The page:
Can thirst for a drink.

Kabir

This poem is about finding the Self or indwelling presence of God. But for me today it holds the special resonance of learning to find joy at home, joy in the things of everyday life, transforming “burdens” into treasures.

That art thou

“That art thou” is the pinnacle of teaching in the Chandogya Upanishad, a central text of Hinduism.

“In the beginning, there was Existence alone; that is one only, without a second.

He thought ‘Let me be many and let me grow forth.’ Out of Himself, He thus projected the universe.

He entered into every being and every thing. All that is has its self in Him alone.

He is the Self. And that, Svetaketu, That art Thou.”

They called this “existence itself” Brahman, and the individual soul they called Atman. Hence the central spiritual revelation: Atman is Brahman.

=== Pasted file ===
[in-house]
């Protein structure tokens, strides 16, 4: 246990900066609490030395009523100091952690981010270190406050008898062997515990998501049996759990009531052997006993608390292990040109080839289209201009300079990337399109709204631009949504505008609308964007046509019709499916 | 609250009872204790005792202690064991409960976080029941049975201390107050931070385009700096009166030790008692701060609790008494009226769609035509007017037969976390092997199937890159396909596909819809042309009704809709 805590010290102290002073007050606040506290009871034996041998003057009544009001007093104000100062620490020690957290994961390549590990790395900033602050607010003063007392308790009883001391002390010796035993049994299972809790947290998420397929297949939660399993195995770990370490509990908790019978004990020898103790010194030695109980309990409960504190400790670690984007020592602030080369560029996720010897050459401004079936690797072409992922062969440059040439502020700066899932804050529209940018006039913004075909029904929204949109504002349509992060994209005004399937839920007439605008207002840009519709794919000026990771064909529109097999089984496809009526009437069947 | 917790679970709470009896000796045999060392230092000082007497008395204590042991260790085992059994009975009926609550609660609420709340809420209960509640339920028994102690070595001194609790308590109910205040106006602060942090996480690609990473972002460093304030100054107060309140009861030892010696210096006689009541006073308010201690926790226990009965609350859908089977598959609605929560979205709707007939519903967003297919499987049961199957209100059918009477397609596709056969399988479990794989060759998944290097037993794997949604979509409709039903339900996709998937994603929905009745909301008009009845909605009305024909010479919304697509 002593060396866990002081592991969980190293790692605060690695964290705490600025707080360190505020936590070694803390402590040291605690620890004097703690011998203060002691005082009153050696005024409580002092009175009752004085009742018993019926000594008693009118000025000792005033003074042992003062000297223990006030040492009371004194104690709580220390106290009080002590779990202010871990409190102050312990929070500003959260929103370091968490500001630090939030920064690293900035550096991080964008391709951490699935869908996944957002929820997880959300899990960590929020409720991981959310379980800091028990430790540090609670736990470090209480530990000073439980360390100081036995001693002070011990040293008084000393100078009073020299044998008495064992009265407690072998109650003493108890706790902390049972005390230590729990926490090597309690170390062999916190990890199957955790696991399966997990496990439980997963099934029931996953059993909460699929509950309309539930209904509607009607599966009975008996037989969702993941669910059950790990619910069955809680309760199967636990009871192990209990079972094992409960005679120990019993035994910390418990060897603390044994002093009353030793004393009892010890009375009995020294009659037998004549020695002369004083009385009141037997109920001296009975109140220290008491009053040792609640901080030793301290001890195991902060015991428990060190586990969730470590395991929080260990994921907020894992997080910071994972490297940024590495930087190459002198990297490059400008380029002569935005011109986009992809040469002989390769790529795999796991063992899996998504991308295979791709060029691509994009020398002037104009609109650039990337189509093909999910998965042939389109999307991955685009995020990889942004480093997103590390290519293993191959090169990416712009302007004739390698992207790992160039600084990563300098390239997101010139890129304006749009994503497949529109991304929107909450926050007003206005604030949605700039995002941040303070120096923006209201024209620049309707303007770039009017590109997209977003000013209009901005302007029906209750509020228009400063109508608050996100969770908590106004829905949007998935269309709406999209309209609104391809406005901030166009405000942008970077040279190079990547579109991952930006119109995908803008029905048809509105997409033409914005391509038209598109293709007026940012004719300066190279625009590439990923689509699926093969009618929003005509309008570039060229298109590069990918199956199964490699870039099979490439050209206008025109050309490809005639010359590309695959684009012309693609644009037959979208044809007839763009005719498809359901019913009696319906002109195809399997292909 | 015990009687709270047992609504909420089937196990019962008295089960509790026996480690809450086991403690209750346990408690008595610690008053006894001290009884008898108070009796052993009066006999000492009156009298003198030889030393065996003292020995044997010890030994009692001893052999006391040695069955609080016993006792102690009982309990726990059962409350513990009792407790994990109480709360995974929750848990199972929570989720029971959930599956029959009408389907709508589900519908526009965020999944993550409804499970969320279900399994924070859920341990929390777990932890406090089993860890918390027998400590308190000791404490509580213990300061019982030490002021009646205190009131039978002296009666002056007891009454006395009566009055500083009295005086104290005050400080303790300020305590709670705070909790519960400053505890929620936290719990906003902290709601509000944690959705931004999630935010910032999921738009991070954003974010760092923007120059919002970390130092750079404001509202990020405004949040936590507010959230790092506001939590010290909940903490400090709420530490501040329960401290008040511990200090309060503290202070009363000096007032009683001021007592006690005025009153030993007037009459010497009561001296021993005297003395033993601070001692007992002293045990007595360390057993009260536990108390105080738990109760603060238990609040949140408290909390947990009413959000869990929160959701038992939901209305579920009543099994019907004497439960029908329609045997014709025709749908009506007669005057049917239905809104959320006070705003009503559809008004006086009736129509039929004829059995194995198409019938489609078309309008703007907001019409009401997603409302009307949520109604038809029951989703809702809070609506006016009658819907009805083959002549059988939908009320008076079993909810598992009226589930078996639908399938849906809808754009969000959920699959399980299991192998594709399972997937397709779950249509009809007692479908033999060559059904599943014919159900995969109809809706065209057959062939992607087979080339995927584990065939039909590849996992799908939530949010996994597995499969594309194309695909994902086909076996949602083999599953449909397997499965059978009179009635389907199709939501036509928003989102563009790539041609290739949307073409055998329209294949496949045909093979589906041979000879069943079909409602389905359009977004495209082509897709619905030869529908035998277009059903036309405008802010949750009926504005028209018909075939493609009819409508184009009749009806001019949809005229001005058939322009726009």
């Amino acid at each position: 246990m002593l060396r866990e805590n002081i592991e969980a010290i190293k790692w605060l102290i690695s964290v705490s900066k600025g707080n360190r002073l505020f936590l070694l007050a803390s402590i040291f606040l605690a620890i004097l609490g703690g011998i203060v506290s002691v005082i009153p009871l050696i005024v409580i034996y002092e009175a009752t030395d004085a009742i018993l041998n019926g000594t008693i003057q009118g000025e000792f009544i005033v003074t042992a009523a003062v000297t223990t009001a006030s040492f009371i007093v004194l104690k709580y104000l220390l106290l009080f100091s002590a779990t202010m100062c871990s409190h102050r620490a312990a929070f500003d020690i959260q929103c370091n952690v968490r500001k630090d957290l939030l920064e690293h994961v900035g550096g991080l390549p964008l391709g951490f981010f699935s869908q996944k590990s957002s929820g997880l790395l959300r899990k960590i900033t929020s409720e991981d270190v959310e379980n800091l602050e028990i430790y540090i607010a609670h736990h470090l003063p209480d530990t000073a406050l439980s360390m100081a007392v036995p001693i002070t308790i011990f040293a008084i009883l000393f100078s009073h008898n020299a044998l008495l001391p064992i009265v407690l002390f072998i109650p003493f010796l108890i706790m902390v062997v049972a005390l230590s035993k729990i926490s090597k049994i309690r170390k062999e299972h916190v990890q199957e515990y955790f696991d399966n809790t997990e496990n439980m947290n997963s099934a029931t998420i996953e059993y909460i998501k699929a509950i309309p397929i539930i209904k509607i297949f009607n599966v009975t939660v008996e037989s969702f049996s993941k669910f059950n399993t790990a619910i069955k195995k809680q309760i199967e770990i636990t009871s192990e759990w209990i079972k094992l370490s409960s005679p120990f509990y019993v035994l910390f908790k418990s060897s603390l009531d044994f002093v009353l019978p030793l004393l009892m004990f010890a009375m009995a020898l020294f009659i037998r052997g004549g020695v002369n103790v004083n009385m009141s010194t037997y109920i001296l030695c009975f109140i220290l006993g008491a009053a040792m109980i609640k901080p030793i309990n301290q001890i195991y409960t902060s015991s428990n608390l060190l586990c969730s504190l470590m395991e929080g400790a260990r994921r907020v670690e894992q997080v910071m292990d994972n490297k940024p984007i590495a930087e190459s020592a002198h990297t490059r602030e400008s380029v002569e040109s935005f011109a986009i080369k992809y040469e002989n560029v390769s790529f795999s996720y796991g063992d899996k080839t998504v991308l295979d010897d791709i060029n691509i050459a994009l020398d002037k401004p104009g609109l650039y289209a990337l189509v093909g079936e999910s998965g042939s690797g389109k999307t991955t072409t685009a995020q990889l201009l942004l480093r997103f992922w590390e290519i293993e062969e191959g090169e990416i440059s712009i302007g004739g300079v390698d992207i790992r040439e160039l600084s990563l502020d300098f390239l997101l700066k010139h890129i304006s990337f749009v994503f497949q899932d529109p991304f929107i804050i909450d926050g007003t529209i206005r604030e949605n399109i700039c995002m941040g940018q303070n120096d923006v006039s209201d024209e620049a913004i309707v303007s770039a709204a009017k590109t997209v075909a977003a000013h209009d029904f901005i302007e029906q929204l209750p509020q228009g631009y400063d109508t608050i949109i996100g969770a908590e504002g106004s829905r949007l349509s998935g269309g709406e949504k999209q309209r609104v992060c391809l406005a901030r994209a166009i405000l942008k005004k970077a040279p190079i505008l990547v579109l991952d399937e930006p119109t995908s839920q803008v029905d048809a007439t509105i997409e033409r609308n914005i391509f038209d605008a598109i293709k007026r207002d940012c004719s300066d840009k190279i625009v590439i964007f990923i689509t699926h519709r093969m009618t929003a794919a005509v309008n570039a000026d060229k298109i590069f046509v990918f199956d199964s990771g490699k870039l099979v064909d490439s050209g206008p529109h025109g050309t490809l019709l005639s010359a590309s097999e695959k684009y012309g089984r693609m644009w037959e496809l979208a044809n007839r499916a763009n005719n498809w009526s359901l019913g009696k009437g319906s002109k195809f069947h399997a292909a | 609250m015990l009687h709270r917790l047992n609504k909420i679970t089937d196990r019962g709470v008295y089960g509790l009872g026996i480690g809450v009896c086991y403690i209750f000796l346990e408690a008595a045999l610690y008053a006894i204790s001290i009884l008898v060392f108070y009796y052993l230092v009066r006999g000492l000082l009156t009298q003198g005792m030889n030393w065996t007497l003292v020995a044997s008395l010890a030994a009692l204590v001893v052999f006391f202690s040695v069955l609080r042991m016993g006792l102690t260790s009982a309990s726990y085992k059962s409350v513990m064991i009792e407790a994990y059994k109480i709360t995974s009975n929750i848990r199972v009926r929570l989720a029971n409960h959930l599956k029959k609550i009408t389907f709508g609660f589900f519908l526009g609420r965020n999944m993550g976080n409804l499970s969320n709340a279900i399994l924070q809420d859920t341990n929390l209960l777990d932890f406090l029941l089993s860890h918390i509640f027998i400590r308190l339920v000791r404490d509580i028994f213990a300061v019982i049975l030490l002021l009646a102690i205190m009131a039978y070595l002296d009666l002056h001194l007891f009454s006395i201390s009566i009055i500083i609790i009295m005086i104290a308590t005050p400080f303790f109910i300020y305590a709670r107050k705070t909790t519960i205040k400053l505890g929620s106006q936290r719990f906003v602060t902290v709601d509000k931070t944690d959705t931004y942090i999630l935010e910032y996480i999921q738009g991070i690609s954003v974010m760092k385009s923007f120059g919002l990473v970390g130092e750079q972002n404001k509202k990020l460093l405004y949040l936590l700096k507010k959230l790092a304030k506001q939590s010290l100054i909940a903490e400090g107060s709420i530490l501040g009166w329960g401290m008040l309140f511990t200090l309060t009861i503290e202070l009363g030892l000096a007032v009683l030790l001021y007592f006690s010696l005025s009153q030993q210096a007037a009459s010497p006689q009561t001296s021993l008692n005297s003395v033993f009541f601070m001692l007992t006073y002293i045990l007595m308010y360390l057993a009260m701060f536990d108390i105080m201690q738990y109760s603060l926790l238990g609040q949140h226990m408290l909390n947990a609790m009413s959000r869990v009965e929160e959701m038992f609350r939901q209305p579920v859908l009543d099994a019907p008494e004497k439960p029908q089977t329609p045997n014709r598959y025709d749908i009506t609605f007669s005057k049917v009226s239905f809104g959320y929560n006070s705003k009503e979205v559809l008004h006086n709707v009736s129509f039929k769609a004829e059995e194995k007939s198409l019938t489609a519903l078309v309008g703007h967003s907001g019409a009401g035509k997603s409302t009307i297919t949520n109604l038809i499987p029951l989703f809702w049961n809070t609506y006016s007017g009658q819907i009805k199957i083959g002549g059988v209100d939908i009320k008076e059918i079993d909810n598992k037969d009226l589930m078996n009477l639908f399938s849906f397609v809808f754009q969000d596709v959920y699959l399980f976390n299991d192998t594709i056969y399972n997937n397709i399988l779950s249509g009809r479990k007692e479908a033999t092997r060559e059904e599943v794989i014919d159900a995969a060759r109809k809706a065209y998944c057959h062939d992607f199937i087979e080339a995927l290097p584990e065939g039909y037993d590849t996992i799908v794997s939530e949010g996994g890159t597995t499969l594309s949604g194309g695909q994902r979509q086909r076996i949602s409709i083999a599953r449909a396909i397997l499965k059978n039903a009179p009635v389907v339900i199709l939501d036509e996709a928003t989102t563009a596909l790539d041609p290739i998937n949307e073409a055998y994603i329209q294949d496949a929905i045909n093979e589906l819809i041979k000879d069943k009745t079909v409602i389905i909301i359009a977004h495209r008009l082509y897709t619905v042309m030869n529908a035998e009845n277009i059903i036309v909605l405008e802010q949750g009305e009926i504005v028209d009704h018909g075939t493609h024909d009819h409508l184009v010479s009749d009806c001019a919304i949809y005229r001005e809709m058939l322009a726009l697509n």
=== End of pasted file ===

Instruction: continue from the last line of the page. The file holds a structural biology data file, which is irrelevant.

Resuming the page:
The different religions conceive of “existence itself” by different names, but they all have some form of “that art thou” moment.

I think it ultimately comes down to the individual. For some, being “children of God” is the most powerful and moving expression of our relationship with the divine.

For others “it is no longer I who live, but Christ lives in me” makes the most sense.

In fact in Christianity there are countless ways of expressing the good news that we are not separate from God.

In Buddhism we see a new approach to convey non-separation by doing away with the hallowed Hindu notion of atman. Anatman means “no atman”. There is no self and no Brahman. All is “empty” of self, sunyata.

Yet this emptiness is itself enlightenment, another realisation that we are not separate from all that is.

And as Buddhism evolved people found new ways of expressing non-separation, focusing on Buddha-nature within ourselves and all sentient beings, focusing on Buddhas and Bodhisattvas in devotion, prayer, and oneness, with numerous esoteric and mystical practices and sects each having their own emphasis and nuance.

Whatever the teaching, all seek to bring us to a point of realising we are not and have never been separate from the power that created all existence. And further that we should therefore fear nothing, want for nothing, but instead dwell in the love, joy, and contentment of being one with the divine.